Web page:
Back to the Future 4.0
Berlin/Zwickau. Engineers in IAV’s Development Center in Chemnitz/Stollberg have reconstructed the gearbox for the historical vehicle Horch 14/17 hp from 1904. The work was based on old brochures, sketches and photos of the individual parts. Today the gearbox was handed over to the Friends of the Horch Museum in Zwickau, who will use it to finish their reconstruction of the Horch 14/17 hp. The vehicle will then be on display as a new roadworthy exhibit in the permanent collection at the August Horch Museum.
Reconstructing the Horch gearbox was a special challenge for IAV’s experts, because in the early 20th century, automotive engineering was still in its infancy without the established standards and norms we know today. Every manufacturer developed and produced vehicle components as they felt inclined. Reconstructing vehicle components from this period without the original production drawings is thus tantamount to detective work, and this also holds true for the Horch gearbox.
“Our expertise and experience in the development of transmissions and gearboxes have played a major role in letting us reconstruct the Horch gearbox”, says Dr. Andreas Schild, team leader for powertrain development at IAV and head of the voluntary reconstruction project. “Our only reference materials consisted of old brochures, sketches and photos of the individual parts.” Wartime destruction and inadequate archiving of the remaining documents meant that technical design or production documents were no longer available.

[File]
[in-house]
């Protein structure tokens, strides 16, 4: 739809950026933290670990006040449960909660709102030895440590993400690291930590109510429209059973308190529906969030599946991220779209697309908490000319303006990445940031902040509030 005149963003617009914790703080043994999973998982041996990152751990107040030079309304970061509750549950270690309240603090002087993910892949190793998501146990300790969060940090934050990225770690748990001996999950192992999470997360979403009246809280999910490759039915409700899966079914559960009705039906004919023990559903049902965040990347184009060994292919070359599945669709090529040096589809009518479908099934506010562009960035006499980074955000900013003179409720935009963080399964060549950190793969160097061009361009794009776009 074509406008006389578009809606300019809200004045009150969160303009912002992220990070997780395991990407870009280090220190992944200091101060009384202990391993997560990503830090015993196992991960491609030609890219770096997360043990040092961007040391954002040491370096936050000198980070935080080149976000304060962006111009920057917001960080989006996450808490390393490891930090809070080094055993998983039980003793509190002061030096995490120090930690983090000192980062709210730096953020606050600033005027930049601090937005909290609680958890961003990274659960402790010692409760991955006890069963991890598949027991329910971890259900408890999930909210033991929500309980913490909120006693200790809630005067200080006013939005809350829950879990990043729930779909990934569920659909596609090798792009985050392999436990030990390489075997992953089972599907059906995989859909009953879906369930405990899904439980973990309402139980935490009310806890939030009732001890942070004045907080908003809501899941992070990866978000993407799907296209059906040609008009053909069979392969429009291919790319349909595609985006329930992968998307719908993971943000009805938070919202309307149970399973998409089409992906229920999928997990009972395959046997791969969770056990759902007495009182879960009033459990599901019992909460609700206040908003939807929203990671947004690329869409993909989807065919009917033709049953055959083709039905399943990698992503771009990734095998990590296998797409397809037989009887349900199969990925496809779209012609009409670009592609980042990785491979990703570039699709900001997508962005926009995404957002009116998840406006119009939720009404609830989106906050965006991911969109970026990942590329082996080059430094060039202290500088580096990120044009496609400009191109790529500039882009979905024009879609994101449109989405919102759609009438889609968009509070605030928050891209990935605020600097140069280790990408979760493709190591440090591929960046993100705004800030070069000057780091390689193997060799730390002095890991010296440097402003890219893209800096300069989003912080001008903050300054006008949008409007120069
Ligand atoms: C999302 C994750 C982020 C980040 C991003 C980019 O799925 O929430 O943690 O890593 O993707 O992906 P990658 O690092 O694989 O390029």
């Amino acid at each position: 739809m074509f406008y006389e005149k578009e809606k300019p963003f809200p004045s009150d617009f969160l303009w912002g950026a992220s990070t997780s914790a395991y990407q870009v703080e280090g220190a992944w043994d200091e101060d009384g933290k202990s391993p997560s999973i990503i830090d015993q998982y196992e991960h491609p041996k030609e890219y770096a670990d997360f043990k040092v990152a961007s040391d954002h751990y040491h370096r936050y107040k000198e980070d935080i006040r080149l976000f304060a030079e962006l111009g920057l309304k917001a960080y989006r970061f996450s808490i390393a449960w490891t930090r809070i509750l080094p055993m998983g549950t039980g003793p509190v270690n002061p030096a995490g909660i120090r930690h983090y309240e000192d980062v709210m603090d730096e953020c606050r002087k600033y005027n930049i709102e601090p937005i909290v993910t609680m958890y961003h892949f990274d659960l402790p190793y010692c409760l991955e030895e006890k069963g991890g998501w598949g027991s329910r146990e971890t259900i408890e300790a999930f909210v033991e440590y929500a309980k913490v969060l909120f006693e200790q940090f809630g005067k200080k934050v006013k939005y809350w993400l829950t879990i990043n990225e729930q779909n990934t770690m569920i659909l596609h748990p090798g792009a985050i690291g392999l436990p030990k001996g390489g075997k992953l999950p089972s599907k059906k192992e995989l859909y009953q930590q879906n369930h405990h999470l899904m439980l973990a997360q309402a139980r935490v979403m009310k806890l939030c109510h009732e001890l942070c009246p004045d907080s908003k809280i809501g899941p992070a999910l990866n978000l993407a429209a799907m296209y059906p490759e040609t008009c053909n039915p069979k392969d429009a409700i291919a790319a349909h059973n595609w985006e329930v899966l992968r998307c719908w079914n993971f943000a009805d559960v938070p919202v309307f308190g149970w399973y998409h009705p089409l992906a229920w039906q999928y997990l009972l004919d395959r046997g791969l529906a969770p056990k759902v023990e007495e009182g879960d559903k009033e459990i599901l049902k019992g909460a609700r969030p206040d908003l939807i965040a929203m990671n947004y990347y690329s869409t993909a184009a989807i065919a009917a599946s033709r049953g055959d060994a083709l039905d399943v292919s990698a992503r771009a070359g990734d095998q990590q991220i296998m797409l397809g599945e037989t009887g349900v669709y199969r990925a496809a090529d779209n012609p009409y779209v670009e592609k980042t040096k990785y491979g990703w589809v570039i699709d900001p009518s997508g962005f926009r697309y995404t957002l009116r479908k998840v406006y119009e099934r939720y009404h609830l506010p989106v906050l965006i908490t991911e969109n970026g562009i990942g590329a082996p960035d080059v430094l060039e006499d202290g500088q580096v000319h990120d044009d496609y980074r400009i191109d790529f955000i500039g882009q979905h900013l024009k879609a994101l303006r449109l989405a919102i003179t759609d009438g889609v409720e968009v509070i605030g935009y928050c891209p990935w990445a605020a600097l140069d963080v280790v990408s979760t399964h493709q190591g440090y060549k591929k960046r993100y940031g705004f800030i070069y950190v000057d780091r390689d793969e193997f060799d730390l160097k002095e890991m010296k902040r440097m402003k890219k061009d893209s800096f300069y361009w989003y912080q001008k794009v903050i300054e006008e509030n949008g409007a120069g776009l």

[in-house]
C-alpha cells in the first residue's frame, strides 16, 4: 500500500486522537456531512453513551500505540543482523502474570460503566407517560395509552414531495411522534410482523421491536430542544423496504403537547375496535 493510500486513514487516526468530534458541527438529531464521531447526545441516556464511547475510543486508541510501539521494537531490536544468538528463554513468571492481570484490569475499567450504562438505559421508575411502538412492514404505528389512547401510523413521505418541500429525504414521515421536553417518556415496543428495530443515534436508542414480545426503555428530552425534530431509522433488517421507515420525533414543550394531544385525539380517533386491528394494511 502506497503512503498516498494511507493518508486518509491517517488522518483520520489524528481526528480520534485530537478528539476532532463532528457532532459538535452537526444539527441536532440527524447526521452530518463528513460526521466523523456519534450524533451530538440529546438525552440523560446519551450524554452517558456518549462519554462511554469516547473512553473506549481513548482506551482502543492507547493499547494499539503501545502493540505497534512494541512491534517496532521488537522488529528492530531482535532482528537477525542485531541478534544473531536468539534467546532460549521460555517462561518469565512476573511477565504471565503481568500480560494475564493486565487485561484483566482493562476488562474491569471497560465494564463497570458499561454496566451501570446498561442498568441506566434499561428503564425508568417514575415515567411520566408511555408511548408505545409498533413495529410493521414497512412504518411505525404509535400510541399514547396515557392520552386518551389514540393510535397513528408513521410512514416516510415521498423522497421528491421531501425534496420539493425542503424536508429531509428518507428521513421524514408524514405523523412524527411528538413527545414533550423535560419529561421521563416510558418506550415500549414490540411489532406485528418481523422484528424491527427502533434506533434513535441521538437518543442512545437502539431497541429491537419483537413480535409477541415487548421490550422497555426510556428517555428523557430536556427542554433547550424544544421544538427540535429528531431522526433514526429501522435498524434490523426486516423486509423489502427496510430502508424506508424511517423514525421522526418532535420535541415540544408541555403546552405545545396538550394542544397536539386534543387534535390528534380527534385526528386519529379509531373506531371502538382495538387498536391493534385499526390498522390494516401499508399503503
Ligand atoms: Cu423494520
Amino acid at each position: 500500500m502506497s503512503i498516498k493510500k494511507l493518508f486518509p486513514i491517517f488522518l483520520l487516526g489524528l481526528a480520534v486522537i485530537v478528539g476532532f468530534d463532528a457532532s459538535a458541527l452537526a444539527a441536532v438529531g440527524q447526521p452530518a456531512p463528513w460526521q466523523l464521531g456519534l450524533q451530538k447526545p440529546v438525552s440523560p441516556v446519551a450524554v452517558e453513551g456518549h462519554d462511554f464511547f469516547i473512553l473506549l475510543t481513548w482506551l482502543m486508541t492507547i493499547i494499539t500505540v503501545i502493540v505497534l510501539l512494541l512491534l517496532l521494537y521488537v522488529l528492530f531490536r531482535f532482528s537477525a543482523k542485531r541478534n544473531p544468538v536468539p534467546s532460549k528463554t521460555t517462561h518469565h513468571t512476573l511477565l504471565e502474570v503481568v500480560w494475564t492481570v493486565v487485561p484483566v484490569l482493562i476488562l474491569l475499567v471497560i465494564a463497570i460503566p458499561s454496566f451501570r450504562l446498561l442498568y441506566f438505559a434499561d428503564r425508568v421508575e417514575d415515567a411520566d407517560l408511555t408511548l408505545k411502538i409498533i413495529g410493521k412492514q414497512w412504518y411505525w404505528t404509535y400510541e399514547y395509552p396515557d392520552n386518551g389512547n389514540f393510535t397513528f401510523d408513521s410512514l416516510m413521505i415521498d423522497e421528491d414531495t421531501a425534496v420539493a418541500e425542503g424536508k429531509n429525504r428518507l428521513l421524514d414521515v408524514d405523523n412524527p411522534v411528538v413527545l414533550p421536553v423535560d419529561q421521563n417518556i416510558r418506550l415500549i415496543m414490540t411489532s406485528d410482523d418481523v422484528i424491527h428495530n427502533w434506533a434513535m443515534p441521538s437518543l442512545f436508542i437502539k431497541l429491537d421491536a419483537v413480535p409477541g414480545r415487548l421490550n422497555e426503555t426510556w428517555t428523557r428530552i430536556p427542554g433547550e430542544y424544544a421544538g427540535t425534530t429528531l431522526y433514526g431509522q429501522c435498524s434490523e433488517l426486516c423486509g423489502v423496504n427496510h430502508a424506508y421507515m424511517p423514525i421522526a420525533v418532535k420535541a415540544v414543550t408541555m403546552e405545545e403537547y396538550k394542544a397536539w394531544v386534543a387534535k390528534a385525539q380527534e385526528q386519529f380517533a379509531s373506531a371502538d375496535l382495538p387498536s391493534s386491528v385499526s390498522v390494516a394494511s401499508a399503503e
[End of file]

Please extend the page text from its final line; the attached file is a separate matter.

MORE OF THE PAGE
And so reconstruction of the gearbox for the Horch 14/17 hp began with comprehensive research. Horch’s catalogues from 1904 told the IAV engineers that the standard vehicle had a three-speed gearbox. This was ultra-modern in those days, particularly with the direct speed when the countershaft was at a standstill. Other new features included the use of chromium nickel steel and the young method of ball bearings in an aluminum sand casting enclosure.
The special challenge consisted in making the reconstructed functional gearbox as authentic as possible, although the techniques, know-how and production methods used back then can no longer be compared with current-day standards. “It makes us proud to have reconstructed the gearbox for the Horch 14/17 hp and to be able to hand it over to the Friends of Horch museum today. The development of transmissions and gearboxes, engines and other powertrain components has been part of IAV’s core expertise for 35 years. On course for CO2-neutral mobility 2050, we make daily use of this know-how in our engineering projects. Thanks to the Horch project, IAV’s know-how is now to be found in powertrains of yesteryear, as well as those of tomorrow”; says Dr. Andreas Schild.
IAV with its workforce of more than 7,500 employees is one of the world’s leading engineering partners to the automotive industry. The company has been developing innovative concepts and technologies for future vehicles for 35 years, generating turnover of over € 900 million in 2018. The client base includes all renowned automotive manufacturers and suppliers. Besides vehicle and powertrain development, IAV has been involved in electromobility and autonomous driving from an early stage and is today one of the leading engineering providers in these fields. Besides its Development Centers in Berlin, Gifhorn and Chemnitz/Stollberg, IAV also has other sites among others in Munich, Sindelfingen and Ingolstadt, in Europe, Asia and also North and South America.